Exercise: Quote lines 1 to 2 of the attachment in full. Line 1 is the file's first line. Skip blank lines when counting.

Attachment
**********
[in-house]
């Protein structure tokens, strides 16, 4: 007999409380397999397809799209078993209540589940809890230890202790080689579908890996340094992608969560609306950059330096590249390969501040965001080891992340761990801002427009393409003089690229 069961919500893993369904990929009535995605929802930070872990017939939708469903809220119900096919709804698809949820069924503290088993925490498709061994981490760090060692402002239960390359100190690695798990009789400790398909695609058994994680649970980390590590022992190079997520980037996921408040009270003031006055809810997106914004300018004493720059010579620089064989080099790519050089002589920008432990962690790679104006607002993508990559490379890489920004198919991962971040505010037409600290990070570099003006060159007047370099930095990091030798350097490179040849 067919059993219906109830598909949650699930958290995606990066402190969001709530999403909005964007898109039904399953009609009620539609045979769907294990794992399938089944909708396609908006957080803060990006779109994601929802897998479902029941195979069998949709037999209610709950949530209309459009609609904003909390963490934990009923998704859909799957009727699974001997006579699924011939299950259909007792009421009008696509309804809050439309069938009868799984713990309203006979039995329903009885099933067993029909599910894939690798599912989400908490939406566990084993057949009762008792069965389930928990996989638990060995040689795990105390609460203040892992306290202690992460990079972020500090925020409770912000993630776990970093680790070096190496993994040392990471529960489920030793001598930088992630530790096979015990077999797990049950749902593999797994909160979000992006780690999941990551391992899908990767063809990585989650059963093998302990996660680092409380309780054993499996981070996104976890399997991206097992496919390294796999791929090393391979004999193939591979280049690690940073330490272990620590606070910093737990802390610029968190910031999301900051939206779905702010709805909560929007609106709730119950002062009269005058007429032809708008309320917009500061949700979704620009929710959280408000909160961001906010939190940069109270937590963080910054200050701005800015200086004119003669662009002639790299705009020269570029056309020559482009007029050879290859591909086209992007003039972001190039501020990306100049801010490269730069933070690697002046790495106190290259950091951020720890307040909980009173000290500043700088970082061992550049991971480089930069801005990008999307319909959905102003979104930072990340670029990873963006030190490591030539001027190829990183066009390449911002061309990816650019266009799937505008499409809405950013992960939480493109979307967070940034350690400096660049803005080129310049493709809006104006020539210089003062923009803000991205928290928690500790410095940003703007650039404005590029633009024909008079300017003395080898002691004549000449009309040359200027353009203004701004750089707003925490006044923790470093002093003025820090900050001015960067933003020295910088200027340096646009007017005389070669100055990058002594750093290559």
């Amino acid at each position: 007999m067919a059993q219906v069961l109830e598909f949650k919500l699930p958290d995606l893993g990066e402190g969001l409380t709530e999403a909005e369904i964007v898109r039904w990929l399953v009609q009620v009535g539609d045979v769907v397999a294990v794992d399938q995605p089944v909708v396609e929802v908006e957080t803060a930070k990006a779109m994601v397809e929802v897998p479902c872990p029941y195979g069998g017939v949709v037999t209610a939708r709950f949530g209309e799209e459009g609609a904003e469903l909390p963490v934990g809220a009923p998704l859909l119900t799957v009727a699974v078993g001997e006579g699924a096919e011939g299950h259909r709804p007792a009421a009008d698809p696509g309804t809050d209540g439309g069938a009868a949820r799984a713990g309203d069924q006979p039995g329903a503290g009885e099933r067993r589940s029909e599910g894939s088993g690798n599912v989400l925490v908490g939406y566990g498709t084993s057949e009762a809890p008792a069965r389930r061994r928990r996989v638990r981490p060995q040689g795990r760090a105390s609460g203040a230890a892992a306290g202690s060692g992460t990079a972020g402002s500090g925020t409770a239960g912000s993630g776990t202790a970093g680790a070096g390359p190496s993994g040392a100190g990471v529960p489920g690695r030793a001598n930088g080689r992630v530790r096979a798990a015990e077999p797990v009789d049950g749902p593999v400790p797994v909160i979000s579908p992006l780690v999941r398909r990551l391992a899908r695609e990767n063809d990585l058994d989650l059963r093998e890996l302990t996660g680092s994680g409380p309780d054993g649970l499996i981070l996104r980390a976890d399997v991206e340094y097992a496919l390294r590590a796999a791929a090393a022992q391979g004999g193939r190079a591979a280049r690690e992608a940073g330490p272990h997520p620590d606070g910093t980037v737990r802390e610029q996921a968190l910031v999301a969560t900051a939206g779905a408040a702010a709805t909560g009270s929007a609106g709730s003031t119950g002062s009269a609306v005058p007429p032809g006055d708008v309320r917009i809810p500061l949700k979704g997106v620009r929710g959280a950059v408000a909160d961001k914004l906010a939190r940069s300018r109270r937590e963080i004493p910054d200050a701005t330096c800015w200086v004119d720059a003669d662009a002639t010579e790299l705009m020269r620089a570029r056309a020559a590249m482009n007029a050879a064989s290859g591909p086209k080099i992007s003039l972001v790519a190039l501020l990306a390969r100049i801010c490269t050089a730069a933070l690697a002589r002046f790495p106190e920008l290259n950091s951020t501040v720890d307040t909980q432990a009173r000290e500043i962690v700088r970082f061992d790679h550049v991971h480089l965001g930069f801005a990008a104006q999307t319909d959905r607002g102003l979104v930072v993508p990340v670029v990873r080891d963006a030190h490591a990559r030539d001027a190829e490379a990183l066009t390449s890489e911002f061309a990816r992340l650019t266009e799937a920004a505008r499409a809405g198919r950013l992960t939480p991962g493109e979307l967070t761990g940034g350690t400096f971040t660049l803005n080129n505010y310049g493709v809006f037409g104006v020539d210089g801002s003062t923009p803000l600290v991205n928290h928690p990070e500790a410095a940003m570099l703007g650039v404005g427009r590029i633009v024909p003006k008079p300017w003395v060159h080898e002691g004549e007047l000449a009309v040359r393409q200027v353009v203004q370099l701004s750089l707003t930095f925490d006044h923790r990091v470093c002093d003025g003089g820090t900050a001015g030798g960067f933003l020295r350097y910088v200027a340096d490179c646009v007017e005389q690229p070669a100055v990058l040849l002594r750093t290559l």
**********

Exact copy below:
[in-house]
């Protein structure tokens, strides 16, 4: 007999409380397999397809799209078993209540589940809890230890202790080689579908890996340094992608969560609306950059330096590249390969501040965001080891992340761990801002427009393409003089690229 069961919500893993369904990929009535995605929802930070872990017939939708469903809220119900096919709804698809949820069924503290088993925490498709061994981490760090060692402002239960390359100190690695798990009789400790398909695609058994994680649970980390590590022992190079997520980037996921408040009270003031006055809810997106914004300018004493720059010579620089064989080099790519050089002589920008432990962690790679104006607002993508990559490379890489920004198919991962971040505010037409600290990070570099003006060159007047370099930095990091030798350097490179040849 067919059993219906109830598909949650699930958290995606990066402190969001709530999403909005964007898109039904399953009609009620539609045979769907294990794992399938089944909708396609908006957080803060990006779109994601929802897998479902029941195979069998949709037999209610709950949530209309459009609609904003909390963490934990009923998704859909799957009727699974001997006579699924011939299950259909007792009421009008696509309804809050439309069938009868799984713990309203006979039995329903009885099933067993029909599910894939690798599912989400908490939406566990084993057949009762008792069965389930928990996989638990060995040689795990105390609460203040892992306290202690992460990079972020500090925020409770912000993630776990970093680790070096190496993994040392990471529960489920030793001598930088992630530790096979015990077999797990049950749902593999797994909160979000992006780690999941990551391992899908990767063809990585989650059963093998302990996660680092409380309780054993499996981070996104976890399997991206097992496919390294796999791929090393391979004999193939591979280049690690940073330490272990620590606070910093737990802390610029968190910031999301900051939206779905702010709805909560929007609106709730119950002062009269005058007429032809708008309320917009500061949700979704620009929710959280408000909160961001906010939190940069109270937590963080910054200050701005800015200086004119003669662009002639790299705009020269570029056309020559482009007029050879290859591909086209992007003039972001190039501020990306100049801010490269730069933070690697002046790495106190290259950091951020720890307040909980009173000290500043700088970082061992550049991971480089930069801005990008999307319909959905102003979104930072990340670029990873963006030190490591030539001027190829990183066009390449911002061309990816650019266009799937505008499409809405950013992960939480493109979307967070940034350690400096660049803005080129310049493709809006104006020539210089003062923009803000991205928290928690500790410095940003703007650039404005590029633009024909008079300017003395080898002691004549000449009309040359200027353009203004701004750089707003925490006044923790470093002093003025820090900050001015960067933003020295910088200027340096646009007017005389070669100055990058002594750093290559």